Gentle family dramas? They’re bloody everywhere at the moment. Second series of ‘The Cafe’ and ‘Starlings’ are imminent on Sky. ‘Frankie’ ambles on over on BBC1. And then there’s this new offering in which Alison Steadman’s long-suffering matriarch Pauline Paradise (whose name makes her sound more like a drag queen) decides – on the occasion of her father’s funeral, no less – that she’s fed up of producing party spreads, lending money, providing endless, one-way emotional support and spending time with her silent husband. Instead, she’s going to bugger off and live with her sister; her brood can stand on their own two feet for once.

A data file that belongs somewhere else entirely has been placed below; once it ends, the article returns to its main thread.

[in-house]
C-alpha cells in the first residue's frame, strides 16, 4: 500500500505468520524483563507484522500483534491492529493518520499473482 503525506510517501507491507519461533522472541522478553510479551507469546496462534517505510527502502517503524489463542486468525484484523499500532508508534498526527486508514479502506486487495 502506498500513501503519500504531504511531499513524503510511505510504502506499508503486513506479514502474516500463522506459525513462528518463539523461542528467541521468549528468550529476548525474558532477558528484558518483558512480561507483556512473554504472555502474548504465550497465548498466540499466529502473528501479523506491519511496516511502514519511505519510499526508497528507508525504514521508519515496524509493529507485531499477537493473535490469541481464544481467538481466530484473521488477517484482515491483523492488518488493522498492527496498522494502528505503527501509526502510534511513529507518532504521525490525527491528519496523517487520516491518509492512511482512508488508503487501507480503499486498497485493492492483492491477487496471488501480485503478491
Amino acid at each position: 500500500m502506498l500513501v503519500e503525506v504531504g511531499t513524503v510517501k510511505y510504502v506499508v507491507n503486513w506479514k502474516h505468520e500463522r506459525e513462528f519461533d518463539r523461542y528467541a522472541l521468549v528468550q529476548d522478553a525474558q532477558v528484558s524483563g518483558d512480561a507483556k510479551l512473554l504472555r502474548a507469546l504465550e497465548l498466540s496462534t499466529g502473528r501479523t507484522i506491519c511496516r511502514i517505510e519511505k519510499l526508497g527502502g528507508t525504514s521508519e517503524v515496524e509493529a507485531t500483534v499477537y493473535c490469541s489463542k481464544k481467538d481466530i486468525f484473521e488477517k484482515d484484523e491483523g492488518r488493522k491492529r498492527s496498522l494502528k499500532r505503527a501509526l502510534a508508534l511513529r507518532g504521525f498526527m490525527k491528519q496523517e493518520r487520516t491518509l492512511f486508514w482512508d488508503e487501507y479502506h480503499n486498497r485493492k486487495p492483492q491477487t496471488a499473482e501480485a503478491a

Initial signs aren’t good – jaunty piano music signposts everything and the increasingly worn-out narrative device of characters delivering documentary-style pieces-to-camera feels lazy. But Steadman is a trooper, even in a role she could probably play in her sleep and, by the end, it just about feels worth hanging on for another episode. It’s an extremely close run thing, though…
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